PARIS — “March of the Penguins” is at the center of a legal dispute between the producers and the director of photography, who wants a director’s credit on the film.
French production company Bonne Pioche confirmed Monday that Laurent Chalet has filed a lawsuit asserting authorship of the film alongside credited helmer Luc Jacquet.
Chalet shot much of the film with a second d.p., Jerome Maison, during a 13-month stint in the Antarctic.
Producer Yves Darondeau said Monday that lawyers for both sides were still discussing a settlement, but a director’s credit was something the producers did not want to negotiate.
After an initial hearing held Dec. 6, the Paris high court will examine the case Feb. 7.
“As director of photography, Laurent Chalet did a very good job in difficult conditions, but that doesn’t qualify him for a director’s credit,” Darondeau said Monday. “The director has the idea, the point of view, tells a story and has the final cut. It is a very different job.”
Maison had not asked for similar treatment, Darondeau said. Maison is working on Jacquet’s follow-up, “The Child and the Fox,” about a girl who tames a fox.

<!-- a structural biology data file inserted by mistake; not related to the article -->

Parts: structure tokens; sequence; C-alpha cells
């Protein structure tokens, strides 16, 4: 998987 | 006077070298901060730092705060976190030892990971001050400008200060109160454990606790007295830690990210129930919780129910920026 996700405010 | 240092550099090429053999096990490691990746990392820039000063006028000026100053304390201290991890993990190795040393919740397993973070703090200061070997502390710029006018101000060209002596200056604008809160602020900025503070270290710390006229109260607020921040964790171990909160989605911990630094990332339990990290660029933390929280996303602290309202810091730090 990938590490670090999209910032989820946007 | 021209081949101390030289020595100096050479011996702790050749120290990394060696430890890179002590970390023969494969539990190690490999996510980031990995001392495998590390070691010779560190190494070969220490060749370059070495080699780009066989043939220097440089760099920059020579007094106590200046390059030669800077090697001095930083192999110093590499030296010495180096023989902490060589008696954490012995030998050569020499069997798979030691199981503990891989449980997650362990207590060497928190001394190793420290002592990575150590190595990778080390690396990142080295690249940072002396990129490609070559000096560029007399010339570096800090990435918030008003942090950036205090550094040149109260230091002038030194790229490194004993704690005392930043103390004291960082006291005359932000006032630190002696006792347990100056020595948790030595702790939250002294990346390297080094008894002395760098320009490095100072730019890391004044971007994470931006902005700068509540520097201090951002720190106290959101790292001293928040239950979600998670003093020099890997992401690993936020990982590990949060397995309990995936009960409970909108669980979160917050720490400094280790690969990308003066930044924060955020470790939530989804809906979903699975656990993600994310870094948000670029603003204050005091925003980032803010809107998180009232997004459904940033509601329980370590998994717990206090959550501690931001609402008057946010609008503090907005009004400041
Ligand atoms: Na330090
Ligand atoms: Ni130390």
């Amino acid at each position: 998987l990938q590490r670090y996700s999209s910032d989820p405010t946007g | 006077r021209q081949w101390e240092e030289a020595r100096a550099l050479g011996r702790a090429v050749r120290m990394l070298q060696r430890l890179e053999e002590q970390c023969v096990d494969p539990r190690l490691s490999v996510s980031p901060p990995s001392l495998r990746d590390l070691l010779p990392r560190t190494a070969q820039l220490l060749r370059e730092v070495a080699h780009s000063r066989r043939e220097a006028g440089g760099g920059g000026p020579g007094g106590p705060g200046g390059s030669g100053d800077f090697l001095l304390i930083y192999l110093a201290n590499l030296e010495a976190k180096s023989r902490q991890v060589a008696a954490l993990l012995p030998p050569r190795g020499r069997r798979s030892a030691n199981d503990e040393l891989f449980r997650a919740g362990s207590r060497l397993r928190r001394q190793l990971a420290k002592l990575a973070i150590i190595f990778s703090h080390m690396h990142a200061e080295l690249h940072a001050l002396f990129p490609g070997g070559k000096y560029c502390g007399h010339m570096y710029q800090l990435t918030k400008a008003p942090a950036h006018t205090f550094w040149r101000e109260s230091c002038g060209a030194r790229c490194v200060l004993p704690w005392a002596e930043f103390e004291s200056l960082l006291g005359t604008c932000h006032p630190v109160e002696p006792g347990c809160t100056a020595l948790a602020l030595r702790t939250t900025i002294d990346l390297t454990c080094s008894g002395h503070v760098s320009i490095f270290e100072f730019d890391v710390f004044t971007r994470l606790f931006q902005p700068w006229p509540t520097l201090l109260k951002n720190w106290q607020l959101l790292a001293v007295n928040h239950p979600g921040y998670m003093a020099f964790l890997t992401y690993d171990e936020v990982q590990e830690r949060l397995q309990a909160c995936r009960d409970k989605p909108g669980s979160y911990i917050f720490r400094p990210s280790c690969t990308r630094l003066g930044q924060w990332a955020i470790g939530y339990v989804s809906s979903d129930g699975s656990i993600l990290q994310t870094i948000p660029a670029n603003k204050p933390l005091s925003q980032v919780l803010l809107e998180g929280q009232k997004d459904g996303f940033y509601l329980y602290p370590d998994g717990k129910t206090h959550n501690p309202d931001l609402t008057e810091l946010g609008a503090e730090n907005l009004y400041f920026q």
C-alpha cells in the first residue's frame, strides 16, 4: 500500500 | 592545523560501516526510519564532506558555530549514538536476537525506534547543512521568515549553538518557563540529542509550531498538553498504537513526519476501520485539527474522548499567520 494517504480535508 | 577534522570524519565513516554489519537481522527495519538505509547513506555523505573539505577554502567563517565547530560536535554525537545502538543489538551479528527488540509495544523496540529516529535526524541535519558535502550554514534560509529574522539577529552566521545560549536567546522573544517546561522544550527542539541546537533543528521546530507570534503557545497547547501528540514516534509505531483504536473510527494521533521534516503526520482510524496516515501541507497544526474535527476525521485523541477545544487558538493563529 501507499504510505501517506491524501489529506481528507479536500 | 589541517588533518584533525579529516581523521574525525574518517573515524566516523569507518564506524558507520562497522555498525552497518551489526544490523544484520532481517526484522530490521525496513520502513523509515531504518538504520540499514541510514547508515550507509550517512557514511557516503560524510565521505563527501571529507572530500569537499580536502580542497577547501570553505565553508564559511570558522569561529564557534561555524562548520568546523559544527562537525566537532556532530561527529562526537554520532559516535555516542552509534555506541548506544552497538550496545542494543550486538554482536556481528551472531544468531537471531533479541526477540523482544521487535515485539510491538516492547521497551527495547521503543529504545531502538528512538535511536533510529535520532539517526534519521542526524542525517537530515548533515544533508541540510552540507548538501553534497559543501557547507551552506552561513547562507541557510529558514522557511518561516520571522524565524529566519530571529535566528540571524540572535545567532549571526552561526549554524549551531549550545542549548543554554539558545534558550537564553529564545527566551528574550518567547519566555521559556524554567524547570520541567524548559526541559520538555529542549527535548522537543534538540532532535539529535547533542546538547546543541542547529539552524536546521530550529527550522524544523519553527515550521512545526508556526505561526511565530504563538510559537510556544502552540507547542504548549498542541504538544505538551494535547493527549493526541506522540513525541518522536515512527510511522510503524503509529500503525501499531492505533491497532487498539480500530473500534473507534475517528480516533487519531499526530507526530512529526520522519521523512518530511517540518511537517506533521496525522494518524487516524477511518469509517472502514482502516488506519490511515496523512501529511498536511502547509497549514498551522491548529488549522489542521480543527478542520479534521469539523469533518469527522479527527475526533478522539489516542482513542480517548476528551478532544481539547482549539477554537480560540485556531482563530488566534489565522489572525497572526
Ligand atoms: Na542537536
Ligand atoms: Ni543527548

“Unfortunately, when a French film does well, there are practically always lawsuits like this,” Darondeau added. “It’s become a fashion.”
Pic earned $122.6 million worldwide, of which $78 million came from the U.S. box office after the docu was retooled for an American audience and released by Warner Independent.
French hits in court in the past two years include “Les Choristes” and helmer Nicolas Philibert’s schoolroom docu “To Be and to Have.”
Lawyers for a 14-year-old girl who sang on the soundtrack of “Les Choristes” threatened to sue producer Galatee Films for a share of its profits.
Meanwhile, teacher Georges Lopez failed to persuade a Paris court that he held the “copyright” of the teaching methods shown in “To Be and to Have.”